If the OSHA proposal becomes a rule, 'fleets should be prepared for their injury and illness information to become public record so anyone can use it to paint any picture they want,” contends TIA's Kevin Rohlwing.

OSHA rule would give public electronic access to workplace reports

Jan. 15, 2014
NPRM calls for reporting workplace injuries and illnesses electronically

The Dept. of Labor’s Occupational Safety and Health Administration (OSHA) is proposing to switch from the traditional reporting of workplace injuries and illnesses (using annual paper Form 300A) to requiring electronic delivery of that information.

The Notice of Proposed Rulemaking (NPRM) is titled “Improve Tracking of Workplace Injuries and Illnesses” (Docket No. OSHA–2013–0023) and it was posted in The Federal Register (Vol. 78, No. 217) for Nov. 8, 2013.

The NPRM states that the new rule aims “to improve workplace safety and health through the collection of useful, accessible, establishment-specific injury and illness data to which OSHA currently does not have direct, timely, and systematic access.”

While electronically reporting the required data to OSHA assumedly would save time, the proposal makes privacy a key issue as the information reported would be available to the public via the OSHA website.

OSHA cited the “Open Government” initiative launched by the White House as partly driving that, but the agency also stated that it “believes that public access to timely, establishment-specific injury and illness data will improve workplace safety and health.

“With the information acquired [electronically] through this proposed rule,” OSHA pointed out, “employers, employees, employee representatives, the government, and researchers will be better able to identify and remove workplace hazards.”

Kevin Rohlwing, senior vice president of training for the Tire Industry Assn. (TIA) attended a public meeting that OSHA held January 9-10 at the Dept. of Labor in Washington.

Rohlwing told FleetOwner that union and other labor representatives who spoke at the forum were “overwhelmingly” in favor of making the electronically gathered information publicly available. He said they gave numerous examples of companies that “discouraged employees from reporting injuries and punished those who blew the whistle on unsafe work environments.”

“This meeting was a perfect example of the never-ending struggle between management and labor,” he continued. “The labor groups that testified were all in favor of making injury and illness data available to the public because they agree with OSHA's stance that this will encourage employers to provide a safer workplace.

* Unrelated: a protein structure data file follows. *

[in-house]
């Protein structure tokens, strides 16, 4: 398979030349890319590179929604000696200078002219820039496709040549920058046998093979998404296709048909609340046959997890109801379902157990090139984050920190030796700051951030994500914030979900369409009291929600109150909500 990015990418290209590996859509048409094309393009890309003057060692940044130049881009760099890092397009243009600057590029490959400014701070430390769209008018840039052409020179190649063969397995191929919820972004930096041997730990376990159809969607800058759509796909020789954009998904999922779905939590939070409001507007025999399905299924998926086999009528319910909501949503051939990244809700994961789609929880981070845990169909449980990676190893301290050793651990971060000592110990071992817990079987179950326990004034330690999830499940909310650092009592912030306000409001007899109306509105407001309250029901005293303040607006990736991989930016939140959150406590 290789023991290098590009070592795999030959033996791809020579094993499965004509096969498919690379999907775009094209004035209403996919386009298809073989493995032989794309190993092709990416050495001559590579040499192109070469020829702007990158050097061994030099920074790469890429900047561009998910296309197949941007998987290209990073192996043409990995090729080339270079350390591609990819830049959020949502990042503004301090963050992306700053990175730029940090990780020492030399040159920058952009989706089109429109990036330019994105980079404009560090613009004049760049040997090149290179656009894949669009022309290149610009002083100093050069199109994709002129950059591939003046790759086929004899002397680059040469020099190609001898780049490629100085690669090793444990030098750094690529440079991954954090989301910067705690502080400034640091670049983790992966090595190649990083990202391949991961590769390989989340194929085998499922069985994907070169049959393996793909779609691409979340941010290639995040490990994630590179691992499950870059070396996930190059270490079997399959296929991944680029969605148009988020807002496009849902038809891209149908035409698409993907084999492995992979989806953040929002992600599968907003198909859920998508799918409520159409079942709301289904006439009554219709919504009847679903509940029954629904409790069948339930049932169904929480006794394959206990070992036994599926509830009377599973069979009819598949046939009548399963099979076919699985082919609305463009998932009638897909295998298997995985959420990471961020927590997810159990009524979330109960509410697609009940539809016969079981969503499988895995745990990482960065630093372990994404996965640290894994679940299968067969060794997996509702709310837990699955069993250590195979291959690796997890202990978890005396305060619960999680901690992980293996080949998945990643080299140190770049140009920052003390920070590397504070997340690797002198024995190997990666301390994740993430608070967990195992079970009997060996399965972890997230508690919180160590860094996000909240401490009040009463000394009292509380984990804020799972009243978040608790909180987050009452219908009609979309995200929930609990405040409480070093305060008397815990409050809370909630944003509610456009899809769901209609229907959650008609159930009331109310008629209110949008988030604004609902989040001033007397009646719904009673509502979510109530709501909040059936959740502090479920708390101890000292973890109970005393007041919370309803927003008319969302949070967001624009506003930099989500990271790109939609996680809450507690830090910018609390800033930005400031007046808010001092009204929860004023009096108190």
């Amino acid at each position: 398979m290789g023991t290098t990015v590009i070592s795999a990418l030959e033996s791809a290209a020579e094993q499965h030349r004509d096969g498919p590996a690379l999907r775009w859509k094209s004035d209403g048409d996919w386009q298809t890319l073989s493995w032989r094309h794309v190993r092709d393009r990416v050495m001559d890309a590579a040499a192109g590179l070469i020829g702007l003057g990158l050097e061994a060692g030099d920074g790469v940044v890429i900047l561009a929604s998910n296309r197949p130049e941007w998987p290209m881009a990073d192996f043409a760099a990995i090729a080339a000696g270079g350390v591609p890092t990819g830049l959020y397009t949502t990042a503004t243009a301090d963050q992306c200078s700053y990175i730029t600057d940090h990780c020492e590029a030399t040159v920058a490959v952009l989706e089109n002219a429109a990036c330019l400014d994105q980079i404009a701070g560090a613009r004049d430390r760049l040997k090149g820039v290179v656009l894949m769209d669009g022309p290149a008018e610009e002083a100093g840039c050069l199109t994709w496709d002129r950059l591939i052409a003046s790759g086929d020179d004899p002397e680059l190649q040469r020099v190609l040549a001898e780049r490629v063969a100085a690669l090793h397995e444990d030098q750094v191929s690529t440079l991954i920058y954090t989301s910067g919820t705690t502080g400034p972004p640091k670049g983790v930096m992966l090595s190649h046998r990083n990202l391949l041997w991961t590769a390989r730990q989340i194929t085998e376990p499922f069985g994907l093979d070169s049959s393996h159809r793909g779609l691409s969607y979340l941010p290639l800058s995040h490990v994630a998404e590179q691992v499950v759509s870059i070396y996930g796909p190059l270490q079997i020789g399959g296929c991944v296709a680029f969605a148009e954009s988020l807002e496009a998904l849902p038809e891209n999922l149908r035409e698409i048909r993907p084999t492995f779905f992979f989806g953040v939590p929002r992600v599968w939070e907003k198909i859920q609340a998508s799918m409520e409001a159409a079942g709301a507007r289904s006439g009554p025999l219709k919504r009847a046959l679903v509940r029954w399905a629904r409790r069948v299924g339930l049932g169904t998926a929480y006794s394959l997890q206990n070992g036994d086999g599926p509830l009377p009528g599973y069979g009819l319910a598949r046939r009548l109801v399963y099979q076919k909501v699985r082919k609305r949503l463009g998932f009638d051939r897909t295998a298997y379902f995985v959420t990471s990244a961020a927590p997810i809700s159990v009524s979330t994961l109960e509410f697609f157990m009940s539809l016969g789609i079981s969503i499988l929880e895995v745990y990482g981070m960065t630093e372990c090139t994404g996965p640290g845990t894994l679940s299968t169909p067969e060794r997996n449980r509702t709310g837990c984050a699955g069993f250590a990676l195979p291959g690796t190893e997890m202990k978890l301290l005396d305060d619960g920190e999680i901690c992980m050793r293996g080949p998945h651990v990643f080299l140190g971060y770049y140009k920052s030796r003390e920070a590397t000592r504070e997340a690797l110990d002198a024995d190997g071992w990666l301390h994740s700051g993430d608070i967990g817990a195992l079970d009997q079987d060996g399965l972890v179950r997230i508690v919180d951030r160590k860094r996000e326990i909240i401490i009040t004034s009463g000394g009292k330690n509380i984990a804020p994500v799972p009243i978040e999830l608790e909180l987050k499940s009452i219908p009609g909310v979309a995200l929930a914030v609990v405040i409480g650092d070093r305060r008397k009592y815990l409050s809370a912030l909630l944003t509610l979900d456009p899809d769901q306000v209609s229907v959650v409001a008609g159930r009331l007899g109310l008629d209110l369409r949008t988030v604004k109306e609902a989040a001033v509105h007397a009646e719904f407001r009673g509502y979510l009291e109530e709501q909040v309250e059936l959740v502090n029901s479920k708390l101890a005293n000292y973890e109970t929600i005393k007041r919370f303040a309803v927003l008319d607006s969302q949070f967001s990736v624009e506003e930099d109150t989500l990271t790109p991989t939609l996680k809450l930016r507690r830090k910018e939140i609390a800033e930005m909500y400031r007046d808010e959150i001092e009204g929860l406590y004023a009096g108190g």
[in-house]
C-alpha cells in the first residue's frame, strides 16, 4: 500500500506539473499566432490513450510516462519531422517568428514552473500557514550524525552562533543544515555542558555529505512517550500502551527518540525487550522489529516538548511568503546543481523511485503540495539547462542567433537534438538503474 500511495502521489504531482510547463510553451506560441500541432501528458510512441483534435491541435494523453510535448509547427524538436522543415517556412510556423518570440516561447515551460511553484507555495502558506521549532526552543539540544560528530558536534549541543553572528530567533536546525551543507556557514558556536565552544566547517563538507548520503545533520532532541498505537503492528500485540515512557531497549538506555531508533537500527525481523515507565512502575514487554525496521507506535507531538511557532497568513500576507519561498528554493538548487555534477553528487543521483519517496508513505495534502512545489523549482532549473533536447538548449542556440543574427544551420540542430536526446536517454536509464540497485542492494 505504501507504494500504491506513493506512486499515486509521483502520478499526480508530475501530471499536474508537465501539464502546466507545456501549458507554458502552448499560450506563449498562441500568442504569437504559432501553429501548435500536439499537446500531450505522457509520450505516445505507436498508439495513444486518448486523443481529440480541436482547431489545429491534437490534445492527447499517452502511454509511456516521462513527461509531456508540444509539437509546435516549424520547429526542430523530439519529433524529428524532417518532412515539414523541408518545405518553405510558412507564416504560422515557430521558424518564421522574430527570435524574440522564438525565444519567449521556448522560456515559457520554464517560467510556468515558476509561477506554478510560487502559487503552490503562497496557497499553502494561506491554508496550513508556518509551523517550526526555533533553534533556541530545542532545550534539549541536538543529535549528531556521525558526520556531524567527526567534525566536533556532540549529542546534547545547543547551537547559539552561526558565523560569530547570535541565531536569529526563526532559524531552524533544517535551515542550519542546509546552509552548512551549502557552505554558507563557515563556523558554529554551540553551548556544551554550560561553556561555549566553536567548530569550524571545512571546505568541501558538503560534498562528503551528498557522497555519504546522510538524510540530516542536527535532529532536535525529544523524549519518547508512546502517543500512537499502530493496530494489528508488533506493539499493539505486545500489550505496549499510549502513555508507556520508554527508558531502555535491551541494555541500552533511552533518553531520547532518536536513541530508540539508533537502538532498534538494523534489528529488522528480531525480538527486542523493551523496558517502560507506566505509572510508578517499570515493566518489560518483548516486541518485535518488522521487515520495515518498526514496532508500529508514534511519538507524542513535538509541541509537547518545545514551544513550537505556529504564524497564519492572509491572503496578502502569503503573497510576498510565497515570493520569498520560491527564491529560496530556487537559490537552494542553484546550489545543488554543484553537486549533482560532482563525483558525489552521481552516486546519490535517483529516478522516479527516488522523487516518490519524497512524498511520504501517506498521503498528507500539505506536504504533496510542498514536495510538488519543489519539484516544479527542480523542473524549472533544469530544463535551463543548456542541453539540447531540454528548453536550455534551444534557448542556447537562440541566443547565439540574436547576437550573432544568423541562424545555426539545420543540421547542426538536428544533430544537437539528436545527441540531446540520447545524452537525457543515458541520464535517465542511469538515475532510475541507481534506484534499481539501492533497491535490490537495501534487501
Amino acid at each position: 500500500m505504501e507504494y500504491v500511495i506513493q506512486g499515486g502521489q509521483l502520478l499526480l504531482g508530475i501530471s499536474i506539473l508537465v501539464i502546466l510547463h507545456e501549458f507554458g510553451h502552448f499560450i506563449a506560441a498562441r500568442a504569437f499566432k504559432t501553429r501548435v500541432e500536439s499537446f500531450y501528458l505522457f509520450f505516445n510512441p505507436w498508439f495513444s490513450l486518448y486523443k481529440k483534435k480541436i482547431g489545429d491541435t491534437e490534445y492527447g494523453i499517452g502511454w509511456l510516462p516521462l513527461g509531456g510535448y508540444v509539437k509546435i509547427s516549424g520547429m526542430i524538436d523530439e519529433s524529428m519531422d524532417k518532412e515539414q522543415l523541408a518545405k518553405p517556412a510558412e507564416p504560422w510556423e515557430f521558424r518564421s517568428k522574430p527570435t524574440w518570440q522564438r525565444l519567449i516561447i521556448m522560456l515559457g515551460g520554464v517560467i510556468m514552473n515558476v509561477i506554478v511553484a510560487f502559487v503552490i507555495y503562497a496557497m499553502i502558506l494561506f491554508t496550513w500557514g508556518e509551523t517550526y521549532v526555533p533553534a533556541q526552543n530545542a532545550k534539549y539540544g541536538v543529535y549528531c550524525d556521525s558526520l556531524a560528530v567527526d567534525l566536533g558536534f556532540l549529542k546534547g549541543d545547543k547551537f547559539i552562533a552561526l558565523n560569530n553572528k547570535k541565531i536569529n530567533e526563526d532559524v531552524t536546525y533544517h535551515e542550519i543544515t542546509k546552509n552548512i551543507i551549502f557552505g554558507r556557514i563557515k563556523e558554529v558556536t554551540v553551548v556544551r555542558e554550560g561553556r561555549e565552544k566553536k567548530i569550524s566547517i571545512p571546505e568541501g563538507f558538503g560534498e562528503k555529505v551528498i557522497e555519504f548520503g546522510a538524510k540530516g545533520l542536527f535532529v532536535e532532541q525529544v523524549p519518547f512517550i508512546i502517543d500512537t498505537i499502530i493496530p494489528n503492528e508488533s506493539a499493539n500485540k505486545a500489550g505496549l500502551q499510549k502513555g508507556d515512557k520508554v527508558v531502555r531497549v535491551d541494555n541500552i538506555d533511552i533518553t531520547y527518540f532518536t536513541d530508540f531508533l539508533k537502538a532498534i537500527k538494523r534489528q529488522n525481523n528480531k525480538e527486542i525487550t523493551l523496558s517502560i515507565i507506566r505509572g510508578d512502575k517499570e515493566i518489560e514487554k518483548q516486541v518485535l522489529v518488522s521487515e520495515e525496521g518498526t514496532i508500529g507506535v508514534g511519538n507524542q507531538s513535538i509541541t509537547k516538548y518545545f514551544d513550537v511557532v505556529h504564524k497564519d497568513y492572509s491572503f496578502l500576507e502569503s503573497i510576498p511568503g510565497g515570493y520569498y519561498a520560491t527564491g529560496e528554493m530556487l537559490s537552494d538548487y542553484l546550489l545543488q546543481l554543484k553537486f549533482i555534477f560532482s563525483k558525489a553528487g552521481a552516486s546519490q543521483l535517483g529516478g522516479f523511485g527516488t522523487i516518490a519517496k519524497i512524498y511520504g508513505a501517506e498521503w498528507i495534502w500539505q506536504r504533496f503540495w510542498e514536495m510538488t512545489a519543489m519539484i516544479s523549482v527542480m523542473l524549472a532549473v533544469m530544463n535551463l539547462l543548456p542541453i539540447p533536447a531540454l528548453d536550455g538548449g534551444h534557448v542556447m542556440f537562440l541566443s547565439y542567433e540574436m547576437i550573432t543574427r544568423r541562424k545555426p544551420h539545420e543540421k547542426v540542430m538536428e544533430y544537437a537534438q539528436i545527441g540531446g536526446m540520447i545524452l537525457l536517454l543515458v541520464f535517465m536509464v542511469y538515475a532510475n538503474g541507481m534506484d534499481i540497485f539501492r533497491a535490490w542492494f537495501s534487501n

“On the other hand,” Rohlwing pointed out, “groups that represented industry were adamant that injury and illness data must remain private because it is too easy to take it out of context and paint an inaccurate picture of a particular company or business.”

As Rohlwing sees it, “officials at government agencies are always asking for examples of how a particular regulation is hurting or would hurt a particular business.”

However, he said that based on the testimony of the public meeting, “OSHA officials have no idea how CSA [Compliance, Safety, Accountability safety-rating program] data is being used by people outside vehicle-safety enforcement-- and it’s not in the interests of improving driving safety.

“OSHA needs to hear from the industry how CSA data is being misused,” Rohlwing stressed. “If they don’t, then fleets should be prepared for their injury and illness information to become public record so anyone can use it to paint any picture they want.”

This rule change will also come at a price. In its own words, the agency stated that it “estimates that this rule will have economic costs of $11.9 million per year, including $10.5 million per year to the private sector, with costs of $183 per year for affected establishments with 250 or more employees and $9 per year for affected establishments with 20 or more employees in designated industries.”

OSHA added that it “believes that the annual benefits, while unquantified, significantly exceed the annual costs” forecast for implementing the rule.

As OSHA has extended the comment period to March 8, fleet owners and other trucking stakeholders can still weigh in on the proposed rule.

Comments on the NPRM, identified by docket number OSHA–2013–0023, or regulatory information number (RIN) 1218–AC49, may be submitted by several methods:

  • Fax submissions that, including attachments, do not exceed 10 pages to the OSHA docket office at (202) 693–1648
  • For mail, hand-delivery, express mail, messenger, or courier service, three copies of the comments and attachments must be submitted to the OSHA Docket Office, Docket Number OSHA–2013– 0023, U.S. Department of Labor, Room N–2625, 200 Constitution Avenue NW., Washington, DC 20210; telephone (202) 693–2350 (OSHA’s TTY number is (877) 889–5627)

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